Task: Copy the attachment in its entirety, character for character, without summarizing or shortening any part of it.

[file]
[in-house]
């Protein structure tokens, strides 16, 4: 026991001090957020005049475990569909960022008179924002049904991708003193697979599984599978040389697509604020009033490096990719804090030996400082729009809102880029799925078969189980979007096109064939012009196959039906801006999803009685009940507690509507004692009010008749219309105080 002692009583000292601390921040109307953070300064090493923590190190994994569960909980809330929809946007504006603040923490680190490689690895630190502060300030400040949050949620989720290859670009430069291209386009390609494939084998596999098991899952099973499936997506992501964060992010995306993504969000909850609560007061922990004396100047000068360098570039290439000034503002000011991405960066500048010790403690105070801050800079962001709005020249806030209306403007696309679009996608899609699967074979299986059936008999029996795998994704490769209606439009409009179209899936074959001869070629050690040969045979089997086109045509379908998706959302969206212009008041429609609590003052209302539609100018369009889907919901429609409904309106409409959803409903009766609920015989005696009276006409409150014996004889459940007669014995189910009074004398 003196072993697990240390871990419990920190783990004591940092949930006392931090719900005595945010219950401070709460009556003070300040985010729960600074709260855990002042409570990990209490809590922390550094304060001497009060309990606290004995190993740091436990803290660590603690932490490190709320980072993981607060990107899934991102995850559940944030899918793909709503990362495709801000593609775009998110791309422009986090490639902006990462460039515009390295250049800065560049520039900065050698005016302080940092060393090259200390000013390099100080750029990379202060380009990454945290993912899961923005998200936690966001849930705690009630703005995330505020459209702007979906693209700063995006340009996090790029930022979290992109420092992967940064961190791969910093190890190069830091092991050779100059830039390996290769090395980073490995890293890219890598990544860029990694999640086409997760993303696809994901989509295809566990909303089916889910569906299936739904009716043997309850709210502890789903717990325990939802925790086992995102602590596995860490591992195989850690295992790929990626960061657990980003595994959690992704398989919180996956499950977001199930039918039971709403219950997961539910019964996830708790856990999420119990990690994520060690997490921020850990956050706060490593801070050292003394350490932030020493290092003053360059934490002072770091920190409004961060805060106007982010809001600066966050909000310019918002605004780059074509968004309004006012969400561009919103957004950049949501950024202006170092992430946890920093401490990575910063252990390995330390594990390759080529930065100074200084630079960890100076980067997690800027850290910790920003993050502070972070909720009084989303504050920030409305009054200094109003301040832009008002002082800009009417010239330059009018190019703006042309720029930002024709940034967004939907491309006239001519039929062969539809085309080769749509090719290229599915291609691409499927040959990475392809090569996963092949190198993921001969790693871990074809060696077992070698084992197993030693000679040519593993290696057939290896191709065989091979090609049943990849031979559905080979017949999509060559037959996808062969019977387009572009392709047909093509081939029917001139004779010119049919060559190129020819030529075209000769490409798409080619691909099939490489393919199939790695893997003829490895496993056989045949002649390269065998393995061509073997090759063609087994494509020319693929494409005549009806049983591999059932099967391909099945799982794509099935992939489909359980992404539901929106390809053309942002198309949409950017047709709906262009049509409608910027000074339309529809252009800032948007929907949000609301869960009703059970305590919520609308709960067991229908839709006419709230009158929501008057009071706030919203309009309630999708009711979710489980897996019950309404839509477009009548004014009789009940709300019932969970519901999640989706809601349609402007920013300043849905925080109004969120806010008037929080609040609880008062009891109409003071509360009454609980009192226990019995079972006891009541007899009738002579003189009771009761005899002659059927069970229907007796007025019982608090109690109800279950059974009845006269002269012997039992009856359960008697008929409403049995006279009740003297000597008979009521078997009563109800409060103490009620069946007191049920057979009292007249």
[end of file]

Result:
[in-house]
């Protein structure tokens, strides 16, 4: 026991001090957020005049475990569909960022008179924002049904991708003193697979599984599978040389697509604020009033490096990719804090030996400082729009809102880029799925078969189980979007096109064939012009196959039906801006999803009685009940507690509507004692009010008749219309105080 002692009583000292601390921040109307953070300064090493923590190190994994569960909980809330929809946007504006603040923490680190490689690895630190502060300030400040949050949620989720290859670009430069291209386009390609494939084998596999098991899952099973499936997506992501964060992010995306993504969000909850609560007061922990004396100047000068360098570039290439000034503002000011991405960066500048010790403690105070801050800079962001709005020249806030209306403007696309679009996608899609699967074979299986059936008999029996795998994704490769209606439009409009179209899936074959001869070629050690040969045979089997086109045509379908998706959302969206212009008041429609609590003052209302539609100018369009889907919901429609409904309106409409959803409903009766609920015989005696009276006409409150014996004889459940007669014995189910009074004398 003196072993697990240390871990419990920190783990004591940092949930006392931090719900005595945010219950401070709460009556003070300040985010729960600074709260855990002042409570990990209490809590922390550094304060001497009060309990606290004995190993740091436990803290660590603690932490490190709320980072993981607060990107899934991102995850559940944030899918793909709503990362495709801000593609775009998110791309422009986090490639902006990462460039515009390295250049800065560049520039900065050698005016302080940092060393090259200390000013390099100080750029990379202060380009990454945290993912899961923005998200936690966001849930705690009630703005995330505020459209702007979906693209700063995006340009996090790029930022979290992109420092992967940064961190791969910093190890190069830091092991050779100059830039390996290769090395980073490995890293890219890598990544860029990694999640086409997760993303696809994901989509295809566990909303089916889910569906299936739904009716043997309850709210502890789903717990325990939802925790086992995102602590596995860490591992195989850690295992790929990626960061657990980003595994959690992704398989919180996956499950977001199930039918039971709403219950997961539910019964996830708790856990999420119990990690994520060690997490921020850990956050706060490593801070050292003394350490932030020493290092003053360059934490002072770091920190409004961060805060106007982010809001600066966050909000310019918002605004780059074509968004309004006012969400561009919103957004950049949501950024202006170092992430946890920093401490990575910063252990390995330390594990390759080529930065100074200084630079960890100076980067997690800027850290910790920003993050502070972070909720009084989303504050920030409305009054200094109003301040832009008002002082800009009417010239330059009018190019703006042309720029930002024709940034967004939907491309006239001519039929062969539809085309080769749509090719290229599915291609691409499927040959990475392809090569996963092949190198993921001969790693871990074809060696077992070698084992197993030693000679040519593993290696057939290896191709065989091979090609049943990849031979559905080979017949999509060559037959996808062969019977387009572009392709047909093509081939029917001139004779010119049919060559190129020819030529075209000769490409798409080619691909099939490489393919199939790695893997003829490895496993056989045949002649390269065998393995061509073997090759063609087994494509020319693929494409005549009806049983591999059932099967391909099945799982794509099935992939489909359980992404539901929106390809053309942002198309949409950017047709709906262009049509409608910027000074339309529809252009800032948007929907949000609301869960009703059970305590919520609308709960067991229908839709006419709230009158929501008057009071706030919203309009309630999708009711979710489980897996019950309404839509477009009548004014009789009940709300019932969970519901999640989706809601349609402007920013300043849905925080109004969120806010008037929080609040609880008062009891109409003071509360009454609980009192226990019995079972006891009541007899009738002579003189009771009761005899002659059927069970229907007796007025019982608090109690109800279950059974009845006269002269012997039992009856359960008697008929409403049995006279009740003297000597008979009521078997009563109800409060103490009620069946007191049920057979009292007249």